A recent report in the Herald points out that New Zealand universities have slipped down considerably in the most recent Times Higher Education rankings of universities. The University of Auckland, the country's top-rated university, has slipped from 150 to about 200. No other NZ university rates in the top 200.

This is a concern because education is one of the largest export sectors in this country and is approximately a $3 billion industry with nearly 30,000 jobs. International fee-paying students who are a major source of our revenue pay close attention to international rankings. This drop in rank will lead to a drop-off in international enrolments which, in turn, will lead to even lower revenues in the future.

New Zealand universities are particularly dependent for their very existence on students from Asia. But there is a limit to how long this can be sustained because the Chinese and the Indians are beginning to wake up to this fact and have started investing heavily in education themselves.

Lower ranking also means greater difficulty in recruiting high-quality staff in a dynamic international market. Good domestic postgraduates will consider going to better-placed institutions. Many of our best high-school graduates will choose higher-ranked Australian, US or European universities; already a growing trend.

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But it's not just a question of revenues and budgets. Universities play a vital role in the education and research life of a nation. They are the repository of much of the knowledge that defines who we are as New Zealanders. This is why developing countries always try to build a strong university sector. This is why the growing economic powers of Asia are devoting immense resources to university development. They understand well the vital combination of economic and cultural roles played by a strong university sector.

Faced with this somewhat catastrophic drop in the reputation of NZ universities, how has the Government responded?

The Government has decided that our universities must respond better to market forces; namely, produce more graduates in those areas where there are jobs.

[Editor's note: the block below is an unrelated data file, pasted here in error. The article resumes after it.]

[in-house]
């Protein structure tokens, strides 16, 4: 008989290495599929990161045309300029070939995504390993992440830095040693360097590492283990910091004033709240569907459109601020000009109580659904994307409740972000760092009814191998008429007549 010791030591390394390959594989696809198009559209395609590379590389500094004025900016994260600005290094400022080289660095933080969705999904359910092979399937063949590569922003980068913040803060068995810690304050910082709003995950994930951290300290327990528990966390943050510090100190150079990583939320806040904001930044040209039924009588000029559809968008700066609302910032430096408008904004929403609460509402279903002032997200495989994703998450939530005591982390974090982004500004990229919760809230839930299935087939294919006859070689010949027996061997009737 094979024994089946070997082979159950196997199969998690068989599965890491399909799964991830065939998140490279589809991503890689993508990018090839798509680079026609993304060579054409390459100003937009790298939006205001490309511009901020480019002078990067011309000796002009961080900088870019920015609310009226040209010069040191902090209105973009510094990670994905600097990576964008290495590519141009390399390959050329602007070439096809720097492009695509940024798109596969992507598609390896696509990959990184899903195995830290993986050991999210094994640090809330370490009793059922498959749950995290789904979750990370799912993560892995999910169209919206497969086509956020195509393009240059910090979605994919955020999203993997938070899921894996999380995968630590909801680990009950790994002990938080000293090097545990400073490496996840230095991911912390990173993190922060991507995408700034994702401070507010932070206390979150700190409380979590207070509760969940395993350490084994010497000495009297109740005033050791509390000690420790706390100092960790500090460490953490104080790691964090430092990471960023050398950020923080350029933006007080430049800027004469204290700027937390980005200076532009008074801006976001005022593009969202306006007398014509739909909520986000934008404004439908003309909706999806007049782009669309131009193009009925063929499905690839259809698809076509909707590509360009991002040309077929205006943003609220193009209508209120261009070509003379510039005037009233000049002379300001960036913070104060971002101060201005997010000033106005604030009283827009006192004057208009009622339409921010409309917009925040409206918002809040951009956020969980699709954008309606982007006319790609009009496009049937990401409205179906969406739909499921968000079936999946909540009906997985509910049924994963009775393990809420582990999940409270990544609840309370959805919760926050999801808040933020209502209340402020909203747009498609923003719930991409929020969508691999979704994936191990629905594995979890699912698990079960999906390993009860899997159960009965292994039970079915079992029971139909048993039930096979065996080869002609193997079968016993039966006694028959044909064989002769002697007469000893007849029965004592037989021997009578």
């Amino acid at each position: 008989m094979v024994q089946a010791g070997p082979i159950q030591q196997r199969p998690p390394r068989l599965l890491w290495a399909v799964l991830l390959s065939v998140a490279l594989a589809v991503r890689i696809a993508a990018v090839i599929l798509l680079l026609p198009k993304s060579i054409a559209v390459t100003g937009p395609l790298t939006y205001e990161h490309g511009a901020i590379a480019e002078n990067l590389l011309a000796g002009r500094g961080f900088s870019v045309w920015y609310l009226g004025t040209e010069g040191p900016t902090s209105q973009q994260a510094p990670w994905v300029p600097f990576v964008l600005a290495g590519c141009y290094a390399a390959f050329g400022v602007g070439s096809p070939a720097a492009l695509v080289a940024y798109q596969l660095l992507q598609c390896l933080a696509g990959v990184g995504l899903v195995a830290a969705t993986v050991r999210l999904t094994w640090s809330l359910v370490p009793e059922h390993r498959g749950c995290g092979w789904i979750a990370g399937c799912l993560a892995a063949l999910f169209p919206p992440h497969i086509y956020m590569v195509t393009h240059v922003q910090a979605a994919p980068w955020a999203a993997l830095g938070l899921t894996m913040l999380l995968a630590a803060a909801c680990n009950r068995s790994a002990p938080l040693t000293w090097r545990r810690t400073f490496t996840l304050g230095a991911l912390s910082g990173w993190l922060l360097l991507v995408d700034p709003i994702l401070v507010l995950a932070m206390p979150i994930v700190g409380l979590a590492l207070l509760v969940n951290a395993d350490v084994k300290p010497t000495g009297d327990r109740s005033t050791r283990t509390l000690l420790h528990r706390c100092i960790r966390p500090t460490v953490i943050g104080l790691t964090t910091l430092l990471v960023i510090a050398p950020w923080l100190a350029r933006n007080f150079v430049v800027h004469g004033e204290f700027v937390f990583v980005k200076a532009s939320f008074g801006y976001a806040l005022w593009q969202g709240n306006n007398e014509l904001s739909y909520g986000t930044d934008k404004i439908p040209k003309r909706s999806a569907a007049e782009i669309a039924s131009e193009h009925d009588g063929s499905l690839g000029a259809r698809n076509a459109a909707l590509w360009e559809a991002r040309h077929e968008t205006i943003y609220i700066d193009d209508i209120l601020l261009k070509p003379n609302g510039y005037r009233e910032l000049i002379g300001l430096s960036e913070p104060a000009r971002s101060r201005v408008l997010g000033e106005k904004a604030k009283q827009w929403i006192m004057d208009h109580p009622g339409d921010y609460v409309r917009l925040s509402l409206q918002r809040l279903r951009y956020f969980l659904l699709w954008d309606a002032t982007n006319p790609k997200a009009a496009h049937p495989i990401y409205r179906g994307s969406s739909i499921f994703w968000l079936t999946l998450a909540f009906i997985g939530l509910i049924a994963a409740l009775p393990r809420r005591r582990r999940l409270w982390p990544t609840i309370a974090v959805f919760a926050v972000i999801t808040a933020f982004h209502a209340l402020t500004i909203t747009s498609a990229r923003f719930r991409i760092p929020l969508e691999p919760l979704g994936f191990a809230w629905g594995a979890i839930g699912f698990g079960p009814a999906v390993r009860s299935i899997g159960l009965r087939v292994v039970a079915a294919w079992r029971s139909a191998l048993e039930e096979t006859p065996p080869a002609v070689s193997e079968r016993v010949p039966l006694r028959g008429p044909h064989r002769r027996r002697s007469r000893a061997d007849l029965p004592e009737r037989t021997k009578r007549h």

Further, the Government plans to introduce legislation that will make radical changes to size and composition of university councils. The aim here is to make the councils more responsive to the needs of the marketplace.

Leaving aside the fact that these changes go to the heart of issues with the universities' academic freedom as envisioned in the 1989 Education Act, the fact remains that there will always be skills shortages.

Today it is engineers; tomorrow it might be surgeons or accountants or radiologists.

This does not mean that the university's basic mission must be constantly revised in order to meet those challenges.

A crucial humanising role of our universities is the creation of educated citizens who are vital for a well-functioning democratic society.

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Changing the university's fundamental mission and goals in order to address short-term market imbalances may not only fail to address the short-term malady but has the potential to inflict enormous damage to this country's institutions of higher knowledge and on our society as a whole. But the more important question is: are these the right approaches to address our precipitous loss of reputation?

Consider this. New Zealand spends about 1.5 per cent of its GDP on tertiary education. In percentage terms this is just about the OECD average. But NZ's GDP is so much smaller than other countries'. Consequently according to OECD reports, in 2010 the average OECD spending per student was approximately US$14,000 ($16,540).

For New Zealand the corresponding spending was US$10,000. Countries like Norway and Finland spent on average US$18,000 and US$17,000 respectively.

The list of OECD countries that spend less per student includes Iceland, Italy, Slovenia, Poland, Slovak Republic, Estonia, Czech Republic and Hungary.

However, it is not so much the case that we are not performing well - indeed dollar for dollar we are doing quite well - but that other countries, particularly Asian ones, are investing a lot more in higher education and progressing faster and we are struggling to keep up.

New Zealand with a population of a little over four million has eight universities. Norway with one million more people has eight universities too. Of those the highest ranked, according to QS World University rankings - a different ranking system from the better known Times Higher Education rankings - is the University of Oslo. Its rank has improved from 177 in 2006 to around the 100 mark for the past five years.

In the meantime, using the same system of ranking, the University of Auckland has fallen from 46 in 2006 to 94 in 2013.

So an alternative argument might be to re-evaluate the very nature of university funding in this country. We may have to ask the challenging questions: can we afford to fund eight universities on a similar basis?

Do we need more specialised institutions, among which only one or two can be funded to truly international levels?

This is the solution which has been adopted in Finland. With a population similar in size to that of New Zealand, Aalto University was established in 2010 with the goal of becoming an international university of world-class stature.

With substantial funding from the Finnish Government and the private sector, Aalto University was given a high degree of financial independence to achieve its goal.

What is clear is that an inexorable decline in standards cannot be met with the policy responses which have marked the past 30 years.

Ananish Chaudhuri, Nigel Haworth and Michael Myers are respectively department heads of Economics, Management & International Business and Information Systems & Operations Management at the University of Auckland Business School. The views expressed are their own.